Putin Says Level of Trust Has ‘Probably Worsened’ Since Trump Succeeded Obama

By Patrick Goodenough | April 13, 2017 | 4:23 AM EDT

Russian President Vladimir Putin speaks to Mir interviewer Radik Batyrshin at the Kremlin on April 11, 2017. (Photo: The Kremlin)

(CNSNews.com) – The level of trust between Russia and the United States has not improved since President Trump took office, but has “probably worsened,” President Vladimir Putin has said in a new interview.

Asked by the Mir broadcasting network whether relations under Trump had deteriorated compared to the situation under President Obama, Putin replied, “We could say that at the working level, the degree of trust has dropped, especially in the military area. It has not improved and has probably worsened.”

The Kremlin released a translation of the interview on Wednesday.

Putin’s pessimistic assessment comes amid tensions over last week’s U.S. cruise missile strike against an Assad regime airbase linked by the Pentagon to an April 4 chemical weapons attack in northwestern Syria.

And it comes less than four months into an administration of a president whose critics continue to accuse of inappropriate associations with Moscow, as well as of collusion between members of his campaign and the Russians in efforts to interfere with the 2016 election.

During the Republican primaries and the general election campaign, Trump referred to Putin in cordial terms, drawing flak from his rivals when he said he would “get along” with the Russian leader.

Putin then described Trump as “a very bright personality” and “a talented person,” in response to which the GOP candidate said it was “a great honor to be so nicely complimented by a man so highly respected within his own country and beyond.”

Later, the U.S. intelligence community accused Russia of being behind the theft and release by Wikileaks of thousands of emails linked to Democratic nominee Hillary Clinton’s campaign.

Weeks before the election, however, Putin dismissed as “nonsense and lunacy” claims that he favored Trump in the race, saying they were an attempt to influence public opinion in order to help Clinton.

Putin’s ‘versions’ of the chemical weapons attack

In the interview with Mir – a network focused on the former Soviet republics known collectively as the Commonwealth of Independent States – Putin reiterated his stance that the Assad regime was not responsible for the chemical weapons attack in Khan Sheikhun.

White House officials have stated with high confidence that they believe at least one munition containing sarin, a lethal nerve agent, was dropped from a regime Sukhoi Su-22 aircraft during the attack. At least 70 people, including children, died as a result.

“What we do know – and we have very firm and high confidence in our conclusion – is that the attack was planned and carried out by the regime forces at the direction of Bashar al-Assad,” Secretary of State Rex Tillerson said during a visit to Moscow on Wednesday.

Putin gave not one but two alternative scenarios.

“There are several version[s], two of which I consider as priorities,” he said. “The first is that the Syrian bombs hit a secret chemical weapons facility. This is quite possible, considering that the terrorists have used chemical weapons many times, and nobody has contested this fact.”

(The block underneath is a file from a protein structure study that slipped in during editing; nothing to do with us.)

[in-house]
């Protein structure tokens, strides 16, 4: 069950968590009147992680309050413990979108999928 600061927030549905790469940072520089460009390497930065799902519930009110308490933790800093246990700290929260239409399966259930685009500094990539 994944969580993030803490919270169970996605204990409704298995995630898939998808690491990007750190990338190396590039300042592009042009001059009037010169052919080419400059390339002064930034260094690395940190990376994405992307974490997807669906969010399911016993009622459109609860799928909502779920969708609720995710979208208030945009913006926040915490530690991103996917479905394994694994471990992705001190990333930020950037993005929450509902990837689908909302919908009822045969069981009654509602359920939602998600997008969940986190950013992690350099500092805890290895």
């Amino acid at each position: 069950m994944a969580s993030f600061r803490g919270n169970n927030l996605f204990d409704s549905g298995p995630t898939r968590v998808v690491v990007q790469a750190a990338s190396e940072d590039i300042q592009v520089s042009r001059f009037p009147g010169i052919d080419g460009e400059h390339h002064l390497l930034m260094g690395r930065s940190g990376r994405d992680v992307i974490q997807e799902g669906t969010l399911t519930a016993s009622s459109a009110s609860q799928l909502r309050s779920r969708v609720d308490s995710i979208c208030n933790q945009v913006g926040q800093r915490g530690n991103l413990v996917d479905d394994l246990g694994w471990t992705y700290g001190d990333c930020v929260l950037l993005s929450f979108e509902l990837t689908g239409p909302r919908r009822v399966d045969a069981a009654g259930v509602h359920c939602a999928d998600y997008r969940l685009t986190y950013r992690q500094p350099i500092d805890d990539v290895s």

“They have used these weapons in Iraq against the international coalition and the Iraqi army,” Putin continued. “These attacks have been recorded, but they are hushed up. There is no outrage over them, although everyone agreed that the terrorists have used toxic agents. This means that the terrorists have these weapons, so why can’t they have them in Syria? They are all together in this.”

Putin’s “second version” was that the Khan Sheikhun attack was a false flag operation.

“According to the second version, it was a staged provocation, a deliberate incident designed to create a pretext for increasing pressure on the legitimate Syrian authorities,” he said.

Putin added that the incident “must be investigated.”

The Organization for the Prohibition of Chemical Weapons (OPCW), the appropriate body for such an investigation, in fact announced it planned to do just that within hours of the Khan Sheikhun attack.

In an update three days later, it said it had initiated contact with the Syrian authorities, and requested all parties to the Chemical Weapons Convention with information to share regarding the incident, to do so.

While Putin said the theory about a rebel chemical weapons storage facility having been hit was “quite possible,” the Russian military earlier declared that to be a fact, as did Russia’s representative to the U.N. during a Security Council meeting.

ISIS, the jihadist group fighting in Syria and Iraq, has been accused of using a chemical weapon – sulphur mustard gas – on at least one occasion, north of Aleppo in Syria in August 2015, according to OPCW investigations.

ISIS has also been accused of using a chemical agent, most likely chlorine, against Kurdish forces in Iraq in July 2015. The International Committee of the Red Cross last month reported that a “blistering chemical agent” (such as sulphur mustard gas) had been used in fighting around Mosul, Iraq, although the ICRC did not point to a culprit.

The toxic agent used in Khan Sheikhun, according to the Trump administration, was sarin.

Sarin was also used in an August 2013 attack in Ghouta, near Damascus. More than 1,400 people were killed in that incident, which the West blamed on the Assad regime.  Russia maintains that “militants,” not the Assad regime, was responsible for the Ghouta attack as well.

Patrick Goodenough
Patrick Goodenough
Spencer Journalism Fellow